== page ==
LF: Oh yeah. The acts are stand-up comedians who were in drag but are also good singers. It was a lovely end to the day. The singer was asking me to do a duet with her, but I was so plastered by that point. I could barely remember it.
The Savoy bar has made a cocktail after me. You can go to the Savoy American Bar and ask for a Louis Flannery QC and they will make you a cocktail. It’s whiskey, calvados, lemon juice, bitters… 9am next morning: first case as QC.
LB: You must have been feeling delicate.
LF: I sent an email at 7:30am explaining I was delayed and would need to start at 11 or 12. They probably knew I was hungover. But I got a great success at the mediation and got taken out for dinner that night.
The Louis Flannery QC cocktail is a man’s drink. The head barman at the American Bar in the Savoy is godfather to my son.
LB: Purely from the fact that he is a barman?
LF: I met him when he was just starting at The Connaught Hotel in 2008. We became good friends quickly, but then amazingly he started going out with somebody who I knew was in international arbitration. When the lawyer was quizzing me on the identity of her boyfriend, he was the last name that came to mind. The irony to all this is that out of all the women in the world, he should pick the one who had the name Margarita. You couldn’t make it up.
I must have paid for about 30 of the Louis Flannery QC cocktails to be made on Monday night for my family. They were going down a treat.
LB: How do you get a cocktail named after you?
LF: Of all the benefits of becoming a QC, that’s probably the best – if I were sitting down with my grandchildren now, I would say: ‘Listen, when I was in the game, I was alive and kicking. They made cocktails after me.’
When I got the news I blubbed like a bloody baby. I was relieved. When I didn’t get it last year, I was very angry. I had been stiffed by a referee, but also because of the negative comments. I could have explained those negative comments but was given no opportunity to do it.
This year at the interview, they asked if I had any other questions and I said: ‘Yes, is there anything negative in any of the comments I should be given the opportunity to address?’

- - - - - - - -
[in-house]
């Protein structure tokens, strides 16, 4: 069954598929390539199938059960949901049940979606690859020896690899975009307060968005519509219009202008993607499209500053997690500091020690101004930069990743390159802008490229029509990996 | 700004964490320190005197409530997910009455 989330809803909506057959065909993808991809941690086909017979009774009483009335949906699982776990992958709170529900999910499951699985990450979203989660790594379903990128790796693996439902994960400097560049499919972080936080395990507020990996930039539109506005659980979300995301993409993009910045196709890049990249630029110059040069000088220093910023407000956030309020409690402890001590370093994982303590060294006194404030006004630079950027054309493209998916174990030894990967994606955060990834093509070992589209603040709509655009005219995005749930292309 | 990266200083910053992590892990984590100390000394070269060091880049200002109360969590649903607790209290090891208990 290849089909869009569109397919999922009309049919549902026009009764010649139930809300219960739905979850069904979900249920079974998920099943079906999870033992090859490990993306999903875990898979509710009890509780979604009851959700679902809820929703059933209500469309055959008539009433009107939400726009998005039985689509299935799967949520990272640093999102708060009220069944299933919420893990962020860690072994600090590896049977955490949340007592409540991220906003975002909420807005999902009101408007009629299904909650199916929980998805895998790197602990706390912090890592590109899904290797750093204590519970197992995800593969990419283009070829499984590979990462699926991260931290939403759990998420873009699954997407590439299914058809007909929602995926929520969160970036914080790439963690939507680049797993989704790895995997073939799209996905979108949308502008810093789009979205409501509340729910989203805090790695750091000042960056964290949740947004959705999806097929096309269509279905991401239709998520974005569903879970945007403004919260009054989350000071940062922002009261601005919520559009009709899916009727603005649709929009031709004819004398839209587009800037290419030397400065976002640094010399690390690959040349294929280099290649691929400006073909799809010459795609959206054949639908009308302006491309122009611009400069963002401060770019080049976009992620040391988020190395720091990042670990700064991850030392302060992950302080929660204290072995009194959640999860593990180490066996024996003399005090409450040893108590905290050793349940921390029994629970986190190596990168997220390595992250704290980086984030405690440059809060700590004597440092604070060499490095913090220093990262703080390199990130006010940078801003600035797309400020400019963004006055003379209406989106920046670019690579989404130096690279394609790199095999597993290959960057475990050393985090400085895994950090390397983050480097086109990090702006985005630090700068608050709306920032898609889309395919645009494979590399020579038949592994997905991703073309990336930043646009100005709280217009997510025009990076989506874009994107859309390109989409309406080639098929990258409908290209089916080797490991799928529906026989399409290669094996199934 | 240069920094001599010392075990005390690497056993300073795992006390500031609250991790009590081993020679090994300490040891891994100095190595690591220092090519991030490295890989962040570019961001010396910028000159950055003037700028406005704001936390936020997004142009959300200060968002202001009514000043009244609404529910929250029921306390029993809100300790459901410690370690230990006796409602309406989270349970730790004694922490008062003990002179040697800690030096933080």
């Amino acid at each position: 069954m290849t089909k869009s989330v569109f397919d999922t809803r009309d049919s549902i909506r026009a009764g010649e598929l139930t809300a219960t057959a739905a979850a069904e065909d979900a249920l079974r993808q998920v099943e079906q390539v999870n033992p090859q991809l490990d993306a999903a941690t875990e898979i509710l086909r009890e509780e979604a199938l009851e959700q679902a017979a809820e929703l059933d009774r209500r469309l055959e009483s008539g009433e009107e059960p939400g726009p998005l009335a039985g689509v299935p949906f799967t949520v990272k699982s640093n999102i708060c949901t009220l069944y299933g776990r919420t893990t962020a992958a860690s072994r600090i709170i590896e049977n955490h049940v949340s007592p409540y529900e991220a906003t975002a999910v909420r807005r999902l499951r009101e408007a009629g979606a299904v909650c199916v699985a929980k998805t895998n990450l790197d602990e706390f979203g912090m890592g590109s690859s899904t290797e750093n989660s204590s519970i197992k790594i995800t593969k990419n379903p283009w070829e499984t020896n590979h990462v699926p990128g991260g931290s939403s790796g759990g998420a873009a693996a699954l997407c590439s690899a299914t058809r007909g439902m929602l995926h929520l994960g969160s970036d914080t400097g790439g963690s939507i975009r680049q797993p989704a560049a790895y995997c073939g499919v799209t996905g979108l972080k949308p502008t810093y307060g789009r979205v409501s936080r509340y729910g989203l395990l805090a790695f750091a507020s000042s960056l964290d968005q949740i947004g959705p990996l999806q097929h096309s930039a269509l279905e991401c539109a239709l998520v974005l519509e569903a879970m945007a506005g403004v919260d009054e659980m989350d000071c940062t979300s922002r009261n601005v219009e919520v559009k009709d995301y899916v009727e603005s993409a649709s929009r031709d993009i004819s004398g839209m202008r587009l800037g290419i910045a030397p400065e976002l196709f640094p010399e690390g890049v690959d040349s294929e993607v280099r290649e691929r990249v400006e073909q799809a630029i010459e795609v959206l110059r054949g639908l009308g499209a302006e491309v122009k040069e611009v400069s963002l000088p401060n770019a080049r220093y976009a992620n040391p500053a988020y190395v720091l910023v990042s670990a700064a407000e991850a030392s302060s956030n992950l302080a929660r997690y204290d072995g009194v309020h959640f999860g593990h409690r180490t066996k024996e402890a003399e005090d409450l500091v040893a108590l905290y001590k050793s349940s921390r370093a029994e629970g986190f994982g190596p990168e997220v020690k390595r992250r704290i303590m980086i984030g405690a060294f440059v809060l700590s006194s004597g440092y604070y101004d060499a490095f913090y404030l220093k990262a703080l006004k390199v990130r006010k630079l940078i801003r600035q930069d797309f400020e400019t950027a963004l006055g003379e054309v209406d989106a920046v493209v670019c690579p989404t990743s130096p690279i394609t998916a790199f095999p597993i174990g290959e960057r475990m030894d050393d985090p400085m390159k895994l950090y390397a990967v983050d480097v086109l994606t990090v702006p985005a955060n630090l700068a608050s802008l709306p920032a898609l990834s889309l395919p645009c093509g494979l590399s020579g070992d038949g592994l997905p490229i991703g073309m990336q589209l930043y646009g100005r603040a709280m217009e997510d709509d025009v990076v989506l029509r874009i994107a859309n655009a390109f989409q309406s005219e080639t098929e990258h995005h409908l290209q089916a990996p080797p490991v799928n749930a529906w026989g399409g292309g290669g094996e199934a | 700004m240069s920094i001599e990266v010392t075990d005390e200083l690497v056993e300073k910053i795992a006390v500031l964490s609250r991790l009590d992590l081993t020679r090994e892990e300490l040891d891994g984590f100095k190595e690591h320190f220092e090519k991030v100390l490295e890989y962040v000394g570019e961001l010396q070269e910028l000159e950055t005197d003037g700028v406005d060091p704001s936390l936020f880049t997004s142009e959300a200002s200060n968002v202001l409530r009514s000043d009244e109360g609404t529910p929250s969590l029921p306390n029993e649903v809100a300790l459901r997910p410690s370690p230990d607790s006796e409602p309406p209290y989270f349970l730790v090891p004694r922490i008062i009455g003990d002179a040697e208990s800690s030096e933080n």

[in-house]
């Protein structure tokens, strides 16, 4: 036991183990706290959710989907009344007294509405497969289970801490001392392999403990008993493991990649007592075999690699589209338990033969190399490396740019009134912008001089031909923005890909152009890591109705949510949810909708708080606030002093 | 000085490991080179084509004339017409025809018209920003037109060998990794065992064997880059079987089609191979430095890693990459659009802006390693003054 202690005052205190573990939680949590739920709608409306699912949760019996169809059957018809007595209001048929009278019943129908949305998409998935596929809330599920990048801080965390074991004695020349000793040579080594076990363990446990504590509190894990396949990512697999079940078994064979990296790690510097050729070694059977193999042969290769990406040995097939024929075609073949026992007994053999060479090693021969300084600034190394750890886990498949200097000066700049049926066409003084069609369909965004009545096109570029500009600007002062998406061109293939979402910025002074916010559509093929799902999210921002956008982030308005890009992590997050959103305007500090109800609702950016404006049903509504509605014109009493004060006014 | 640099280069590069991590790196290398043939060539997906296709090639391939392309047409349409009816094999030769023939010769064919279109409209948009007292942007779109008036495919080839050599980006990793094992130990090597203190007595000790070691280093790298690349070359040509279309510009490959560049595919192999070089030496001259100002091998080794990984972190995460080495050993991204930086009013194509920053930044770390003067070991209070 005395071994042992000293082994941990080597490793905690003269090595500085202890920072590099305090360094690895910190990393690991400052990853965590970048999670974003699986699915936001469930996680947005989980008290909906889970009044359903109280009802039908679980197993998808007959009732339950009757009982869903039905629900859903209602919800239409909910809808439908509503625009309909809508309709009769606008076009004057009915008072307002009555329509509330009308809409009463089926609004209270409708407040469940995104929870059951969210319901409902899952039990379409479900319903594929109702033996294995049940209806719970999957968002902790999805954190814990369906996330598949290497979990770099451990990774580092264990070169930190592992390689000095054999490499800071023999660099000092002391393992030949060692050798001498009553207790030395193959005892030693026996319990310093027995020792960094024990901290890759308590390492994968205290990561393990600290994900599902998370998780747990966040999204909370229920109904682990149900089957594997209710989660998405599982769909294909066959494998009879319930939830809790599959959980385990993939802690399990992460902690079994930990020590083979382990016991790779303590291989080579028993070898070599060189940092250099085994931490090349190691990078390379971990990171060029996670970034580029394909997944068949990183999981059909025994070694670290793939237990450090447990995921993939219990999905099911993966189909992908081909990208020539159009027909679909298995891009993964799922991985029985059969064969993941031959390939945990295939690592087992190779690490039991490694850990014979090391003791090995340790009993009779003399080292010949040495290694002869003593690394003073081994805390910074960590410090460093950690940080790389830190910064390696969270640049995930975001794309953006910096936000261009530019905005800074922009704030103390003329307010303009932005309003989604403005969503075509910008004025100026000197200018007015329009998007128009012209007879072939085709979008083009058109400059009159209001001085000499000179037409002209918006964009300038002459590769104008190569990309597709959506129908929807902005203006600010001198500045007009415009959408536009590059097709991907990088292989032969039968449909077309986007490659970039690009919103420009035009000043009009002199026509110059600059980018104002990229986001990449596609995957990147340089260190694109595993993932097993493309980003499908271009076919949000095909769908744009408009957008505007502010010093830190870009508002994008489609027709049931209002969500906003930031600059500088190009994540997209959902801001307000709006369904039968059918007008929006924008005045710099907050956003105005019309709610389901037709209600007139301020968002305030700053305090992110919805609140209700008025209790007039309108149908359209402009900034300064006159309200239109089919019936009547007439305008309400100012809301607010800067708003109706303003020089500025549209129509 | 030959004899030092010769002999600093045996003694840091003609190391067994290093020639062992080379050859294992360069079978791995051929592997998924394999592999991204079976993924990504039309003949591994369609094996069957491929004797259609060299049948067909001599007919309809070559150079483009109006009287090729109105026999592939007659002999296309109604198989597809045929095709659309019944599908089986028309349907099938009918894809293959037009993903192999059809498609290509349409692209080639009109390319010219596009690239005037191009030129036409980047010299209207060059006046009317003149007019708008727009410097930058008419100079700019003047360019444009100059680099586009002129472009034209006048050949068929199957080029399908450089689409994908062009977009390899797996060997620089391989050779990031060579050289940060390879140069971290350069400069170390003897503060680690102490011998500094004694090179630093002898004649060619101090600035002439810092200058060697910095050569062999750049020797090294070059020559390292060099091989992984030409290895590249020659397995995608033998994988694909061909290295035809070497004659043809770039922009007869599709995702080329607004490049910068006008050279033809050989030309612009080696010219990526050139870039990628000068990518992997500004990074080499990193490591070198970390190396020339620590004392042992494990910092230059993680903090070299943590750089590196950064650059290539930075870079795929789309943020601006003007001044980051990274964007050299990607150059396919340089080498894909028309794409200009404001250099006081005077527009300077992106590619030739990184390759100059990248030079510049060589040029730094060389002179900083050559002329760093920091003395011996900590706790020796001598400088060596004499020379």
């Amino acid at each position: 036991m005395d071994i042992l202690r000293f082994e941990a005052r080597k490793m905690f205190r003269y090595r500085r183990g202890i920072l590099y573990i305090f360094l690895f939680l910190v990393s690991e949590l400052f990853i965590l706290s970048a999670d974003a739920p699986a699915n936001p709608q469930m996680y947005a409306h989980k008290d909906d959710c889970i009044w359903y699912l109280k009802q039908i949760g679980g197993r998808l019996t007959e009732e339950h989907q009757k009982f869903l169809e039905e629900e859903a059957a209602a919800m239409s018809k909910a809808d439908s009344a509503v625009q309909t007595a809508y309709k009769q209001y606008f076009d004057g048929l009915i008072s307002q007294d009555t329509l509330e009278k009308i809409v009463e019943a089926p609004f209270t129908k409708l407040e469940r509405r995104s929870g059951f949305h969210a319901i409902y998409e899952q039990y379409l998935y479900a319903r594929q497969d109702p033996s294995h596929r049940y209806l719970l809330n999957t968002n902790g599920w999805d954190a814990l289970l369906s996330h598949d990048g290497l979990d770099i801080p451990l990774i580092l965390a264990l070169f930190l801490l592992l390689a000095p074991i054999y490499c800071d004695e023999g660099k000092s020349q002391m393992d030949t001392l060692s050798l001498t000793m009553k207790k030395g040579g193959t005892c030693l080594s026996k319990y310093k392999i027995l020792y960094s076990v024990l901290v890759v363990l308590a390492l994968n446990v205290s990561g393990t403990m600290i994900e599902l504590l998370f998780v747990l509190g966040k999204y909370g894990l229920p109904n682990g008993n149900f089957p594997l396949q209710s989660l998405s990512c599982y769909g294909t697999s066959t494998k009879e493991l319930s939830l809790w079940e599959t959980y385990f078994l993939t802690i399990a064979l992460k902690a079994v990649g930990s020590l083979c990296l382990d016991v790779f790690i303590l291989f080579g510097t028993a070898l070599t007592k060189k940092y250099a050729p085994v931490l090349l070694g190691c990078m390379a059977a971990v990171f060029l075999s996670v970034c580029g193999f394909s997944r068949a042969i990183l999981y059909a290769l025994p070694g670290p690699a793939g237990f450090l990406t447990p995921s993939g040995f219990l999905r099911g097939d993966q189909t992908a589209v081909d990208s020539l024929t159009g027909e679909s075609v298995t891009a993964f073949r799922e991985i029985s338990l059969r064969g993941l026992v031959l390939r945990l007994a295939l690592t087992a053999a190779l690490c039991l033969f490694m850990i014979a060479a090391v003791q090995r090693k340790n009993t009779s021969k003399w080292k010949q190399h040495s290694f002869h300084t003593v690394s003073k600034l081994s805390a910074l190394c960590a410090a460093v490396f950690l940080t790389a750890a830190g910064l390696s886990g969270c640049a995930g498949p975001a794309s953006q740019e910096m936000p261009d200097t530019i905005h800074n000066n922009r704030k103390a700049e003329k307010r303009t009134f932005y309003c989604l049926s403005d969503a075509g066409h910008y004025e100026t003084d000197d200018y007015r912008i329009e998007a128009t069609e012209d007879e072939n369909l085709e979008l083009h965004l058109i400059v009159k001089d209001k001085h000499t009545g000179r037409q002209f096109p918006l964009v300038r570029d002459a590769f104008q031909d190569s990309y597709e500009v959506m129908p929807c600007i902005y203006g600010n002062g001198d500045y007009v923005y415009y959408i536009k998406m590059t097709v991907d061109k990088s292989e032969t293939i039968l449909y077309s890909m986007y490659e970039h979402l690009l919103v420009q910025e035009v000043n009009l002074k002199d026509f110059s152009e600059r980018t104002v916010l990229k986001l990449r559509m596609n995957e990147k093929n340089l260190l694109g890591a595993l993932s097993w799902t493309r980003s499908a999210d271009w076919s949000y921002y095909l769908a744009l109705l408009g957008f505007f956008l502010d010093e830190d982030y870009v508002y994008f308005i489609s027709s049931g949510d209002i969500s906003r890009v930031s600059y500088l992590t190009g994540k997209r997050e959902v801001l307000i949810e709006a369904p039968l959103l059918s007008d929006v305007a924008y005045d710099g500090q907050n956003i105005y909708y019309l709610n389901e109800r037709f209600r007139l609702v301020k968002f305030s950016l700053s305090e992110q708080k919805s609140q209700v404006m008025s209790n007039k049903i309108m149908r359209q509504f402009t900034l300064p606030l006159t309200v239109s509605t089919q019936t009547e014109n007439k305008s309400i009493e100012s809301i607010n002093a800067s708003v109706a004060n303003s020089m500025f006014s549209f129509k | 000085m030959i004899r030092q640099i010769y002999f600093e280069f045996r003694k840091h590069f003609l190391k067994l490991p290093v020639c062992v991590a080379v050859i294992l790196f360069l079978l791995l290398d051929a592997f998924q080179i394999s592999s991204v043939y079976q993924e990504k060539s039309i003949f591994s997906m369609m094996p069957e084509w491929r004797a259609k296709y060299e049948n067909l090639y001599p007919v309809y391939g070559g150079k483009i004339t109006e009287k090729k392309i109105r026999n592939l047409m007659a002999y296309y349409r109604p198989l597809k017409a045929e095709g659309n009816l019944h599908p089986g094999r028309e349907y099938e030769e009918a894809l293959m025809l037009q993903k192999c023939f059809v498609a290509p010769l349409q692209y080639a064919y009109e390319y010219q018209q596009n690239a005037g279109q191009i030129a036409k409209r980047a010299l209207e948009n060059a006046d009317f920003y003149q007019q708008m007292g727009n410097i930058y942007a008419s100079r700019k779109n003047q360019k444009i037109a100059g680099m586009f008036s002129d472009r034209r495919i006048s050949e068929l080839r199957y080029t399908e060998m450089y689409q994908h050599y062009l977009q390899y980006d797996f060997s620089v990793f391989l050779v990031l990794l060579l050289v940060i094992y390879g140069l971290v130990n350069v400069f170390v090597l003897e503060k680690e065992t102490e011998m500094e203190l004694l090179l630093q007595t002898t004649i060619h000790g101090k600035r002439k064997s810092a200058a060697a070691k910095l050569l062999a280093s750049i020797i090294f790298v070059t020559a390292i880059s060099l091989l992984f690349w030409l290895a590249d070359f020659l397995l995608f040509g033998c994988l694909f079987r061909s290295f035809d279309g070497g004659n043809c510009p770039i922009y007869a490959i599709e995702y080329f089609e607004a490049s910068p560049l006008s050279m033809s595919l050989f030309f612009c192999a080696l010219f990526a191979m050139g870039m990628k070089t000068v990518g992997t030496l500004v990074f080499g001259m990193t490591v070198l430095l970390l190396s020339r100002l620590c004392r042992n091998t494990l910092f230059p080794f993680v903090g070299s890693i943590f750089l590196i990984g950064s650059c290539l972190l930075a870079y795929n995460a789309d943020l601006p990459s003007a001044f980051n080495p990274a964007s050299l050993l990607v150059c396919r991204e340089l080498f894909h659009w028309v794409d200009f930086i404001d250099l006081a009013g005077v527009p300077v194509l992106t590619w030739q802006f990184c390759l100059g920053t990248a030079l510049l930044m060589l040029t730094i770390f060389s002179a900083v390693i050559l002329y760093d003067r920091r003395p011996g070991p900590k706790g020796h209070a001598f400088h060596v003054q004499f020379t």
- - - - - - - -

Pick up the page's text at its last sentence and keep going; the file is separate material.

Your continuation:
When I got out I phoned a good friend of mine. He asked: ‘How did it go?’ and I said: ‘The only thing missing from that was three whiskies and a fireplace. I was waiting for the curveball. It never came. After about 35 minutes they said: “We’d like to carry on, but we’re running a bit behind.” It was extremely friendly.’
I knew from my coach that when you get through to the interview you’re graded A or B. You get an A to E grade when your form goes in and they collect your assessments. E is you’re out, D you’re out, C you’re out just, B is in you’re in, just, and A you’re a shoo-in. I must have been graded B last time, because I was in but only just. I felt looking back this time I must have been A because they didn’t throw anything testing at me.
On the day [the silk appointments were announced], 14 December, I’d arranged to have a long lunch with a couple of mates. I went into the restaurant on Fetter Lane at 13:30, checked the QCA [QC appointments] website and there was no update. At 3:30, I checked again and it said ‘announcement coming at 4pm’. I was thinking: I’ve got 25 minutes, I’m already a bit hammered – might as well get the fizz ready! I said to my mates: ‘We’ve got an announcement coming and we’re either going to need the champagne or we’re going to deserve it.’ At two minutes past, everyone got it in their inbox. I ended up back in the Savoy again that night.